I pray that your 2014 is off to a great start, and I’m so grateful to God to be part of life’s journey with you.
I know that some of you are wearied by the persistently gray and wintry weather. Eileen and I have a dear friend in Illinois, Lois, who is an artist, designer, and decorator. Right smack dab in the middle of winter, Lois paints beautiful springtime scenes. This is her latest. Enjoy! At least your heart can be warm.
I’m not sure if this is the appropriate forum, but I want to weigh in today on something that we as believers better get right – because just about everyone out there is getting it wrong. It comes from the lips of Jesus, and the Sermon on the Mount: “Judge not, that you be not judged” (Matthew 7:1). I am quickly arriving at the conclusion that there is perhaps no verse in all the Bible that is more widely misunderstood and misapplied.
Let me begin by giving you my opinion regarding what this verse can’t possibly mean:
- It can’t be a call to radical pluralism.
Pluralism is the undeniable fact that there exist a number of views, values, opinions, and practices among the members of our society. Radical pluralism – beyond simply calling for all people to be respected (an idea that we would clearly support on Biblical grounds) – labels any person who expresses a moral viewpoint as “intolerant” or “bigoted” or “hateful.” Jesus talked a great deal about sin. He wasn’t hateful, but was the very embodiment of Love.
2. It can’t be an endorsement of moral relativism (no absolute right or wrong).
Moral relativism is the conviction (we might even call it a “religion” because people hold to it with such gut-level tenacity) that there are no absolute standards. This view of “truth” (which actually renders truth unknowable) is not only pervasive in our culture, but gaining momentum. But we don’t have to look very far in our Bible before we figure out that God is holy, that He defines holiness, and that He has demanded absolute holiness from us (Leviticus 19:2 for starters). Were God’s holiness not reality, there would be no need for the gospel of Christ.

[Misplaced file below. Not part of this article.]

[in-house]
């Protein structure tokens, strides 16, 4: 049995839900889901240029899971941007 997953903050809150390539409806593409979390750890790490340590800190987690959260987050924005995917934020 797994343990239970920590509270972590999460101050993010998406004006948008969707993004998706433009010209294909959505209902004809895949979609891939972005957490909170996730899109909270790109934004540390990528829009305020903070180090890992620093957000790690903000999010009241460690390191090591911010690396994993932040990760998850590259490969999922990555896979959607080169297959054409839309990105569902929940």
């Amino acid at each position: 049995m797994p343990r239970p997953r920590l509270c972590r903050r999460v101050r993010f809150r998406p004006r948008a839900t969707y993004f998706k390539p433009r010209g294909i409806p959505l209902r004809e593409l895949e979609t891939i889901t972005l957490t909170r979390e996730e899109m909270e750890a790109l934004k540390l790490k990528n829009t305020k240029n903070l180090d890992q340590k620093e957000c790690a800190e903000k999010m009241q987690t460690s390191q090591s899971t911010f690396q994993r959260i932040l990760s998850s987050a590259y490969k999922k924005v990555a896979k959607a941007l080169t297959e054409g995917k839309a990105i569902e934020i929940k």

- It can’t mean that everybody’s view of “truth” is just as valid as that of everyone else.
The God of the Bible has made it abundantly clear that His people are not to act like the people who aren’t His. God’s Word clearly teaches that the world has its standards, but that God maintains the only standards that count.
- It can’t mean that we should never make a comment regarding right and wrong.
Christ has described us – in this same sermon – as “the salt of the earth” and “the light of the world.” I think you would agree that our functioning as a moral preservative and moral illuminator would be nonsensical if we were forbidden to tell the truth about matters of morality.
- It can’t mean that, in order to be respectable, we’re to pretend that we don’t know what’s right or wrong.
Jesus has already told us to let our “yes” mean “yes” and our “no” “no!” That doesn’t allow us to hide who we are in the Lord just for the sake of “getting along” or what some call “political correctness.” (I suppose we could also call it “political politeness.”)
- It can’t be an elevation of what the world now calls “tolerance” to the status of preeminent human virtue.
Tolerance, in its noblest sense, is a good thing. It’s respect for others. I’m all for it. But in our day “tolerance” means mostly “Hush!” Now there’s a place for keeping our opinions to ourselves, but – if that’s to be standard operating procedure for God’s people – then a whole lot of prophets and preachers and faithful witnesses for Christ have died in vain. No, we are God’s ambassadors on Planet Earth – and that will mean at times saying unpopular things and being rejected for it (Luke 10:16).
- It can’t be intended to prohibit us from engaging in issues that are complex or controversial.
The Bible is about life and death – heaven and hell – clearly matters of eternal significance. You and I at times must take up subjects where sparks may fly! Jesus certainly did on numerous occasions that are recorded in Scripture. Paul too.
I’ve gone on long enough about what Jesus didn’t mean. I’ve given you plenty to chew on for today. So I’ll spend the next blog entry or two trying to describe what kind of judging Jesus is prohibiting in Matthew 7:1, as well as what kind of judging we must engage in as faithful followers of our Lord and Savior.